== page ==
Lynn Riggs is known almost exclusively as a regional dramatist in the tradition of Susan Glaspell and Paul Green, but his work is more varied in both content and style than this label would suggest. For example, it is accurate to call Riggs an ethnic regionalist, but only if one includes the Cherokees in The Cherokee Night, the Hispanics in The Year of Pilar, A World Elsewhere, and Laughter from a Cloud, the farmers and ranchers of Green Grow the Lilacs, and braggart frontiersmen in Roadside as ethnic groups associated with Riggs. A favorite theme deals with the attempts, in Arthur Hopkins’s words, to show “beauty in rebellion . . . now successful self-assertion, now frustration—usually girlhood or womanhood fighting for the right to self, for adventure, for love.” This theme finds expression not only in the lightly sketched romance between Curly and Laurey in the well-known Green Grow the Lilacs, but also in almost all Riggs’s other plays, which include tragedies, comedies, and two naturalistic studies of uneducated, lower-class women.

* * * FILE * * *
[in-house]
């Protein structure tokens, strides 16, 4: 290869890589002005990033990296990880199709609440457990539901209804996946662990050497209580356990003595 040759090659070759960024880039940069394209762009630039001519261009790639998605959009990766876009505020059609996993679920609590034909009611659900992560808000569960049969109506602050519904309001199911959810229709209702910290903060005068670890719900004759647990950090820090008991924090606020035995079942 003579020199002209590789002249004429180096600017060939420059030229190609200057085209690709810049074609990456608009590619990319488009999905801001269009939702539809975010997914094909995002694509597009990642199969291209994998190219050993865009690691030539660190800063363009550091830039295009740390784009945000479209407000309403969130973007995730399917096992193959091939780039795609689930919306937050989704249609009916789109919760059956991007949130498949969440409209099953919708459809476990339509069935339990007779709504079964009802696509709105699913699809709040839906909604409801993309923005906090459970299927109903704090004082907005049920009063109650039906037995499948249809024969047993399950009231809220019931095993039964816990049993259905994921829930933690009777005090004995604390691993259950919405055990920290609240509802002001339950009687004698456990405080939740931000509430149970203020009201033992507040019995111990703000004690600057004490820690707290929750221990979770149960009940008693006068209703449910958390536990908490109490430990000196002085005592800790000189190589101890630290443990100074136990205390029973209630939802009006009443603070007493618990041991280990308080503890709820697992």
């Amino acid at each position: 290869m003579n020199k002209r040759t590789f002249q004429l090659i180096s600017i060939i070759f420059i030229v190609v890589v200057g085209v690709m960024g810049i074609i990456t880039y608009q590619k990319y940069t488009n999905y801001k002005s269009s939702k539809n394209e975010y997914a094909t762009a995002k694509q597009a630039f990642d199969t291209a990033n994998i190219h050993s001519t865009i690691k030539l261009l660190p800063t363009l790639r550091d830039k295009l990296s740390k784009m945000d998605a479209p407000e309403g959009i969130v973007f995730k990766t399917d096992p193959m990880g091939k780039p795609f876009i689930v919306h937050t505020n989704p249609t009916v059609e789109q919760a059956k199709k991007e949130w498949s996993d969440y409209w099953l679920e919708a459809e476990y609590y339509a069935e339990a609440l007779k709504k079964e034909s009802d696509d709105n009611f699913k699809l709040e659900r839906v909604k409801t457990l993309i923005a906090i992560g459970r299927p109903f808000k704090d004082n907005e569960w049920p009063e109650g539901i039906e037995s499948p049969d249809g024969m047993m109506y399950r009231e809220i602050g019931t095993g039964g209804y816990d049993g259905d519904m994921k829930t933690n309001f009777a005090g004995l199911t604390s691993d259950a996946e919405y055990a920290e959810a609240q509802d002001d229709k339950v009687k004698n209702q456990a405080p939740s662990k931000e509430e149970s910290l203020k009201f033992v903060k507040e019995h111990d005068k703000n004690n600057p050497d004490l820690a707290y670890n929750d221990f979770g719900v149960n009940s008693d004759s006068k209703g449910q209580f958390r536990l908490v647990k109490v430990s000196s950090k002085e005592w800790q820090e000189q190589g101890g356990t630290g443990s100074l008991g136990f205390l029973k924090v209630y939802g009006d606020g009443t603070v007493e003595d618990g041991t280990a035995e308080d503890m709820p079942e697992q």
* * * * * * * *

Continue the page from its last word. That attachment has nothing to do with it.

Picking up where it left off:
Stylistically, Laurey’s dream ballet in Oklahoma! is a natural extension of elements already present in Green Grow the Lilacs, where Riggs successfully portrays Jeeter’s perverse and lurid lust while remaining almost within a naturalistic framework. The authentic folk songs in this, as well as several other of his plays, typify his desire to extend the stage’s bounds beyond realism. Thus, most of his plays are infused with a poetic diction that goes far beyond naturalistic speech, as in Roadside, or deal with highly melodramatic situations that reflect deep, unconscious drives, as in The Cream in the Well, or move overtly beyond naturalism in setting, language, situation, or onstage use of supernatural elements, as does The Cherokee Night.
Riggs’s plays demonstrate various kinds and strands of excellence, mixed with a number of structural problems. His poetic gift surfaces whenever the beauty of the natural world is invoked. This sensitivity to natural beauty, for example, resulted in the charming opening stage directions for Green Grow the Lilacs, which were translated into the lyrics of the title song in Oklahoma! In a number of his plays, Riggs uses songs and poetic diction in situations of heightened emotion. The same desire for lyricism finds expression in the effective use of scenic elements, such as the mountains in Laughter from a Cloud. In the play that Riggs himself considered his best, The Cherokee Night, a Cherokee burial ground looms in the background of each scene, dominating the stage action in an effective symbolic statement.